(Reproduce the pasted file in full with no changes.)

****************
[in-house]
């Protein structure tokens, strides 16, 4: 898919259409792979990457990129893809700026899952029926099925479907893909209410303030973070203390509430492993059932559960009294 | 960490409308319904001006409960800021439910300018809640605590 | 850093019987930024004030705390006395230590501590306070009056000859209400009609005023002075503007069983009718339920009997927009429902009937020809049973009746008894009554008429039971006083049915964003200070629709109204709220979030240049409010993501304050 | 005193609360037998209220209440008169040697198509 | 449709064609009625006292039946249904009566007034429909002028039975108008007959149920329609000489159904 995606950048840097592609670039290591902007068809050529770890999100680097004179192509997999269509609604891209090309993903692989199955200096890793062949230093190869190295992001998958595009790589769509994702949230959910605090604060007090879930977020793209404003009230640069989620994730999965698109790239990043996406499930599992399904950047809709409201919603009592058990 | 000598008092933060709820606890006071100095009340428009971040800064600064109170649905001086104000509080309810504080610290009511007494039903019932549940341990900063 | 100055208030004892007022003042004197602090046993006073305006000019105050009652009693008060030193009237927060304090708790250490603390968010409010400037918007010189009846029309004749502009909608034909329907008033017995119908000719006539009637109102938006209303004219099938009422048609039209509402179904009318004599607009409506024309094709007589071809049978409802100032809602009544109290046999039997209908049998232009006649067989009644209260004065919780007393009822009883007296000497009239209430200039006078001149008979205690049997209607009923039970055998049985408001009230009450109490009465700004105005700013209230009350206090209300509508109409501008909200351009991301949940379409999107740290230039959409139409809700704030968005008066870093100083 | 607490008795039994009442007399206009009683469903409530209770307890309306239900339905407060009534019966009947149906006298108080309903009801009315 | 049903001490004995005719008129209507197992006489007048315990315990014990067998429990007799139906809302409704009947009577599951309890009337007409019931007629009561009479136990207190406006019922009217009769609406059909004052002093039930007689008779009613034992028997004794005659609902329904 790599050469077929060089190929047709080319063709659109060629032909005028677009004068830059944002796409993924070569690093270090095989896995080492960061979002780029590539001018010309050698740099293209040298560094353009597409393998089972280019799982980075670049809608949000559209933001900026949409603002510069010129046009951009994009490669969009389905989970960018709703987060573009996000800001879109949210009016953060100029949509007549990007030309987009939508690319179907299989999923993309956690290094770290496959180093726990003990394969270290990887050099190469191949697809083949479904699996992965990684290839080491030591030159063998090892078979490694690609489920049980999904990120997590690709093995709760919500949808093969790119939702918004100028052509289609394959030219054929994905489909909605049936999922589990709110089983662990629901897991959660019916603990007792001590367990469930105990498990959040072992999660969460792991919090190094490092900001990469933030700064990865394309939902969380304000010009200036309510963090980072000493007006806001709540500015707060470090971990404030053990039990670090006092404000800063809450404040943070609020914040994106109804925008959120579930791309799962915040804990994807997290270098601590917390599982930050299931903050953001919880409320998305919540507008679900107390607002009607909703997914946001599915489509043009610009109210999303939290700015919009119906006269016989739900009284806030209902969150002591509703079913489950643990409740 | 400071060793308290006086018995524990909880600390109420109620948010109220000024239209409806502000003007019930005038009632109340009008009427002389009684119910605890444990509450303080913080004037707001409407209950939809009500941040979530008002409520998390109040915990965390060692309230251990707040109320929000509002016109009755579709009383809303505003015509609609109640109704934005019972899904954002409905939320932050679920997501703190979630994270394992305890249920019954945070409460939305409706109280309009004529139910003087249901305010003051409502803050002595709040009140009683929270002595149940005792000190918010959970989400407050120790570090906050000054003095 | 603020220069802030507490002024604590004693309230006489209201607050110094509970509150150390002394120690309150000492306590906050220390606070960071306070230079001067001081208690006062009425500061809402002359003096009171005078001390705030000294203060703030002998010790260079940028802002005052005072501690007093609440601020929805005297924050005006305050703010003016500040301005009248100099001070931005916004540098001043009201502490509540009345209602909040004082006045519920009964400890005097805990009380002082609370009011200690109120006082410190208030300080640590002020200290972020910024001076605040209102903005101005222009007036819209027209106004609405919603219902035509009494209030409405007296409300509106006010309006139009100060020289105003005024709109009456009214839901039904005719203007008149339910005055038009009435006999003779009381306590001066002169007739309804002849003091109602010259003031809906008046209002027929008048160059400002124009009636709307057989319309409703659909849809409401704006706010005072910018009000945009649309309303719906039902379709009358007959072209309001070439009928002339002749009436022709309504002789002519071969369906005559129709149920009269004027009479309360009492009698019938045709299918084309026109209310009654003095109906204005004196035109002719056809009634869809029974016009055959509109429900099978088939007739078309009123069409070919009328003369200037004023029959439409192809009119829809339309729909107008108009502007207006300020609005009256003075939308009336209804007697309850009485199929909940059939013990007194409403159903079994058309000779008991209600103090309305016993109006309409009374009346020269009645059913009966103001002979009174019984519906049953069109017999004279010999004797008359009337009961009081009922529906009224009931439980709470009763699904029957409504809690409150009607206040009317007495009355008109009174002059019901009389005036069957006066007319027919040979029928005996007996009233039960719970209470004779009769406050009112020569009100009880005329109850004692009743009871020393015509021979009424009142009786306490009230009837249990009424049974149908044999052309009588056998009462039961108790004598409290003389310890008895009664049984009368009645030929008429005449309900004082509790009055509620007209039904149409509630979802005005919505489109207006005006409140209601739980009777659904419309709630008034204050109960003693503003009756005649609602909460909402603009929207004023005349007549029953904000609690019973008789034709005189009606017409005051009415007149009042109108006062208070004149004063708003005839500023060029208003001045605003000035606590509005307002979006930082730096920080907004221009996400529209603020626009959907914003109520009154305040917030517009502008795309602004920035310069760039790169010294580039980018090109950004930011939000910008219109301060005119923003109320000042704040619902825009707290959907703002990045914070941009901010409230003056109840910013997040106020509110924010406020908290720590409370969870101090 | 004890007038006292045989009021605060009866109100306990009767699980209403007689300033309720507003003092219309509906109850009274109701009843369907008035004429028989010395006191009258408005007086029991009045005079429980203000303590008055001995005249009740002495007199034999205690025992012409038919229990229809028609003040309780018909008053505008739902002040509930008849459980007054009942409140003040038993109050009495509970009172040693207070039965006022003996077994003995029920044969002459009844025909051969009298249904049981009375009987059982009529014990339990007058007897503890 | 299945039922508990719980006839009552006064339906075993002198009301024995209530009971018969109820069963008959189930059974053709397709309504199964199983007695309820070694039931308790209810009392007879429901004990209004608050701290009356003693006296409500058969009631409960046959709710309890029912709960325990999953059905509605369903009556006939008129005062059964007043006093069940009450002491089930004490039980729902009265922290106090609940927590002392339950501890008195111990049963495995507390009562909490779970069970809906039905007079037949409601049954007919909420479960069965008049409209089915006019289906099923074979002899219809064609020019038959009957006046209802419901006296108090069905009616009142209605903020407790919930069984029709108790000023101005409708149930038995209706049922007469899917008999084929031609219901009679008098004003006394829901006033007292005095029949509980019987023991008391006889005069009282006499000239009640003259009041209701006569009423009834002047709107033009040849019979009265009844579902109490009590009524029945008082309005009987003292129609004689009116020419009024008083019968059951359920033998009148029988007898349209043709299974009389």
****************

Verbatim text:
[in-house]
């Protein structure tokens, strides 16, 4: 898919259409792979990457990129893809700026899952029926099925479907893909209410303030973070203390509430492993059932559960009294 | 960490409308319904001006409960800021439910300018809640605590 | 850093019987930024004030705390006395230590501590306070009056000859209400009609005023002075503007069983009718339920009997927009429902009937020809049973009746008894009554008429039971006083049915964003200070629709109204709220979030240049409010993501304050 | 005193609360037998209220209440008169040697198509 | 449709064609009625006292039946249904009566007034429909002028039975108008007959149920329609000489159904 995606950048840097592609670039290591902007068809050529770890999100680097004179192509997999269509609604891209090309993903692989199955200096890793062949230093190869190295992001998958595009790589769509994702949230959910605090604060007090879930977020793209404003009230640069989620994730999965698109790239990043996406499930599992399904950047809709409201919603009592058990 | 000598008092933060709820606890006071100095009340428009971040800064600064109170649905001086104000509080309810504080610290009511007494039903019932549940341990900063 | 100055208030004892007022003042004197602090046993006073305006000019105050009652009693008060030193009237927060304090708790250490603390968010409010400037918007010189009846029309004749502009909608034909329907008033017995119908000719006539009637109102938006209303004219099938009422048609039209509402179904009318004599607009409506024309094709007589071809049978409802100032809602009544109290046999039997209908049998232009006649067989009644209260004065919780007393009822009883007296000497009239209430200039006078001149008979205690049997209607009923039970055998049985408001009230009450109490009465700004105005700013209230009350206090209300509508109409501008909200351009991301949940379409999107740290230039959409139409809700704030968005008066870093100083 | 607490008795039994009442007399206009009683469903409530209770307890309306239900339905407060009534019966009947149906006298108080309903009801009315 | 049903001490004995005719008129209507197992006489007048315990315990014990067998429990007799139906809302409704009947009577599951309890009337007409019931007629009561009479136990207190406006019922009217009769609406059909004052002093039930007689008779009613034992028997004794005659609902329904 790599050469077929060089190929047709080319063709659109060629032909005028677009004068830059944002796409993924070569690093270090095989896995080492960061979002780029590539001018010309050698740099293209040298560094353009597409393998089972280019799982980075670049809608949000559209933001900026949409603002510069010129046009951009994009490669969009389905989970960018709703987060573009996000800001879109949210009016953060100029949509007549990007030309987009939508690319179907299989999923993309956690290094770290496959180093726990003990394969270290990887050099190469191949697809083949479904699996992965990684290839080491030591030159063998090892078979490694690609489920049980999904990120997590690709093995709760919500949808093969790119939702918004100028052509289609394959030219054929994905489909909605049936999922589990709110089983662990629901897991959660019916603990007792001590367990469930105990498990959040072992999660969460792991919090190094490092900001990469933030700064990865394309939902969380304000010009200036309510963090980072000493007006806001709540500015707060470090971990404030053990039990670090006092404000800063809450404040943070609020914040994106109804925008959120579930791309799962915040804990994807997290270098601590917390599982930050299931903050953001919880409320998305919540507008679900107390607002009607909703997914946001599915489509043009610009109210999303939290700015919009119906006269016989739900009284806030209902969150002591509703079913489950643990409740 | 400071060793308290006086018995524990909880600390109420109620948010109220000024239209409806502000003007019930005038009632109340009008009427002389009684119910605890444990509450303080913080004037707001409407209950939809009500941040979530008002409520998390109040915990965390060692309230251990707040109320929000509002016109009755579709009383809303505003015509609609109640109704934005019972899904954002409905939320932050679920997501703190979630994270394992305890249920019954945070409460939305409706109280309009004529139910003087249901305010003051409502803050002595709040009140009683929270002595149940005792000190918010959970989400407050120790570090906050000054003095 | 603020220069802030507490002024604590004693309230006489209201607050110094509970509150150390002394120690309150000492306590906050220390606070960071306070230079001067001081208690006062009425500061809402002359003096009171005078001390705030000294203060703030002998010790260079940028802002005052005072501690007093609440601020929805005297924050005006305050703010003016500040301005009248100099001070931005916004540098001043009201502490509540009345209602909040004082006045519920009964400890005097805990009380002082609370009011200690109120006082410190208030300080640590002020200290972020910024001076605040209102903005101005222009007036819209027209106004609405919603219902035509009494209030409405007296409300509106006010309006139009100060020289105003005024709109009456009214839901039904005719203007008149339910005055038009009435006999003779009381306590001066002169007739309804002849003091109602010259003031809906008046209002027929008048160059400002124009009636709307057989319309409703659909849809409401704006706010005072910018009000945009649309309303719906039902379709009358007959072209309001070439009928002339002749009436022709309504002789002519071969369906005559129709149920009269004027009479309360009492009698019938045709299918084309026109209310009654003095109906204005004196035109002719056809009634869809029974016009055959509109429900099978088939007739078309009123069409070919009328003369200037004023029959439409192809009119829809339309729909107008108009502007207006300020609005009256003075939308009336209804007697309850009485199929909940059939013990007194409403159903079994058309000779008991209600103090309305016993109006309409009374009346020269009645059913009966103001002979009174019984519906049953069109017999004279010999004797008359009337009961009081009922529906009224009931439980709470009763699904029957409504809690409150009607206040009317007495009355008109009174002059019901009389005036069957006066007319027919040979029928005996007996009233039960719970209470004779009769406050009112020569009100009880005329109850004692009743009871020393015509021979009424009142009786306490009230009837249990009424049974149908044999052309009588056998009462039961108790004598409290003389310890008895009664049984009368009645030929008429005449309900004082509790009055509620007209039904149409509630979802005005919505489109207006005006409140209601739980009777659904419309709630008034204050109960003693503003009756005649609602909460909402603009929207004023005349007549029953904000609690019973008789034709005189009606017409005051009415007149009042109108006062208070004149004063708003005839500023060029208003001045605003000035606590509005307002979006930082730096920080907004221009996400529209603020626009959907914003109520009154305040917030517009502008795309602004920035310069760039790169010294580039980018090109950004930011939000910008219109301060005119923003109320000042704040619902825009707290959907703002990045914070941009901010409230003056109840910013997040106020509110924010406020908290720590409370969870101090 | 004890007038006292045989009021605060009866109100306990009767699980209403007689300033309720507003003092219309509906109850009274109701009843369907008035004429028989010395006191009258408005007086029991009045005079429980203000303590008055001995005249009740002495007199034999205690025992012409038919229990229809028609003040309780018909008053505008739902002040509930008849459980007054009942409140003040038993109050009495509970009172040693207070039965006022003996077994003995029920044969002459009844025909051969009298249904049981009375009987059982009529014990339990007058007897503890 | 299945039922508990719980006839009552006064339906075993002198009301024995209530009971018969109820069963008959189930059974053709397709309504199964199983007695309820070694039931308790209810009392007879429901004990209004608050701290009356003693006296409500058969009631409960046959709710309890029912709960325990999953059905509605369903009556006939008129005062059964007043006093069940009450002491089930004490039980729902009265922290106090609940927590002392339950501890008195111990049963495995507390009562909490779970069970809906039905007079037949409601049954007919909420479960069965008049409209089915006019289906099923074979002899219809064609020019038959009957006046209802419901006296108090069905009616009142209605903020407790919930069984029709108790000023101005409708149930038995209706049922007469899917008999084929031609219901009679008098004003006394829901006033007292005095029949509980019987023991008391006889005069009282006499000239009640003259009041209701006569009423009834002047709107033009040849019979009265009844579902109490009590009524029945008082309005009987003292129609004689009116020419009024008083019968059951359920033998009148029988007898349209043709299974009389």